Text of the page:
Connect with us

Hi, what are you looking for?

The Embassy

China Doesn’t Need Hypersonic Missiles to Nuke America

China Hypersonic Missiles. Image Credit: Creative Commons.
China Hypersonic Missiles. Image Credit: Creative Commons.

According to multiple reports, in August, China tested a hypersonic glide vehicle that orbited the earth before hitting near its target. News of the test of a device that resembles the Fractional Orbital Bombardment System (FOBS) deployed by the Soviet Union landed like a bombshell in US media and if the Financial Times is to be believed, in the US intelligence community.

The test has been met by much confusion in the mainstream media, which finds the idea of a new technology that can carry nuclear weapons to the United States terribly alarming. The fact that China has long deployed ICBMs that can strike the United States has been lost in many of these discussions. As is often the case with new technological developments, some things have changed.  More things have remained the same.

Missile Defense

Why would China develop a new system for delivering nuclear weapons to the United States when it already has more than one way to accomplish such a task?

The answer is simple: China takes seriously the possibility that US missile defense technology might render its ICBM and SLBM fleets obsolete. Hypersonic weapons allow China to launch nuclear weapons at speeds and altitudes different than what missile defense systems expect, although such weapons are not inherently immune to interception. A FOBS enables China to strike at the United States from a variety of different directions, forcing the US to increase the size and geographic dispersion of its missile defense installations.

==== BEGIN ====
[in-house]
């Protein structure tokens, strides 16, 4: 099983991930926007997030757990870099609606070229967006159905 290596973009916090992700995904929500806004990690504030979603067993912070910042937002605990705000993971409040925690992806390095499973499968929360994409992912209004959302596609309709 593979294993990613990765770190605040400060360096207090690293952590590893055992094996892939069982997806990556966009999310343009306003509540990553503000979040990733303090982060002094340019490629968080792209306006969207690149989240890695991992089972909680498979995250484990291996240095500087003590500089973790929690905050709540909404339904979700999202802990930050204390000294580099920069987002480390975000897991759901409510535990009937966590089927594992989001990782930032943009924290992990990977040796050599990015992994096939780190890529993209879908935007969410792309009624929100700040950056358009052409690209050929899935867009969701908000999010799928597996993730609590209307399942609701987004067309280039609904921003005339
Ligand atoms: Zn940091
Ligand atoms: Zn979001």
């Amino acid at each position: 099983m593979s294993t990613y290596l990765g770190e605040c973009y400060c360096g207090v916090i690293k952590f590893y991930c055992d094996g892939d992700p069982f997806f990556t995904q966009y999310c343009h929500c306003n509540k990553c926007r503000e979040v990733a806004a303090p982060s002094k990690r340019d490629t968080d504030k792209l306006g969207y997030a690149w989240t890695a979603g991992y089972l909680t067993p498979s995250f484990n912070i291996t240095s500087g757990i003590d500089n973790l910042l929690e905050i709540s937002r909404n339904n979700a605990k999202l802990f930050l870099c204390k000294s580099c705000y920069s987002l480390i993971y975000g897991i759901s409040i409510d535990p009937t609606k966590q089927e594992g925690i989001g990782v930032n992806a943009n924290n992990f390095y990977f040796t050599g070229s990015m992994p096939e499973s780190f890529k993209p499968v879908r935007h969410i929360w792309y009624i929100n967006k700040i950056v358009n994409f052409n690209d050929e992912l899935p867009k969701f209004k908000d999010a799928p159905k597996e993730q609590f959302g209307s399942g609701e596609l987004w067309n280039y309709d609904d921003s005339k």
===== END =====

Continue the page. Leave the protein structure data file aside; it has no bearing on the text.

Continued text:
Missile defense is a titanic technological task that the United States has yet to master to a degree that would upset the strategic calculus of nuclear deterrence. At the same time, investment in missile defense has generated impressive technological leaps that have made plausible the idea that a missile defense shield might eventually (perhaps in combination with nuclear, conventional, and cyber-attacks) make it unlikely or impossible for China to threaten the United States with its nuclear arsenal.

But to acknowledge that missile defense is probably technically feasible at some imaginable future point is to miss the main issue. The US may someday be able to reliably destroy an incoming wave of ICBMs and SLBMs by deploying a system of systems that could defend most or all of the continental United States. What the US cannot do is ensure that competitors such as Russia and China will not develop alternative means of maintaining the viability of their nuclear deterrents. In China’s case, this means hypersonic glide vehicles that complicate the job of interception. Russia has resorted to more absurd but no less dangerous weapons such as nuclear-powered cruise missiles and long-range nuclear torpedoes.


A net assessment of the relationship between strategic stability and missile defense in the 1980s suggested that the US had the opportunity to inflict disproportionate disadvantage on Soviet strategic forces through clever use of missile defense systems. The need for redundancy on the Soviet side might force them to overbuild and overinvest in strategic systems, even if missile defenses were somewhat leaky. Thus, investing in missile defense could take advantage of the asymmetric economic and technological balance between the US and the USSR, and damage the fragile Soviet economy.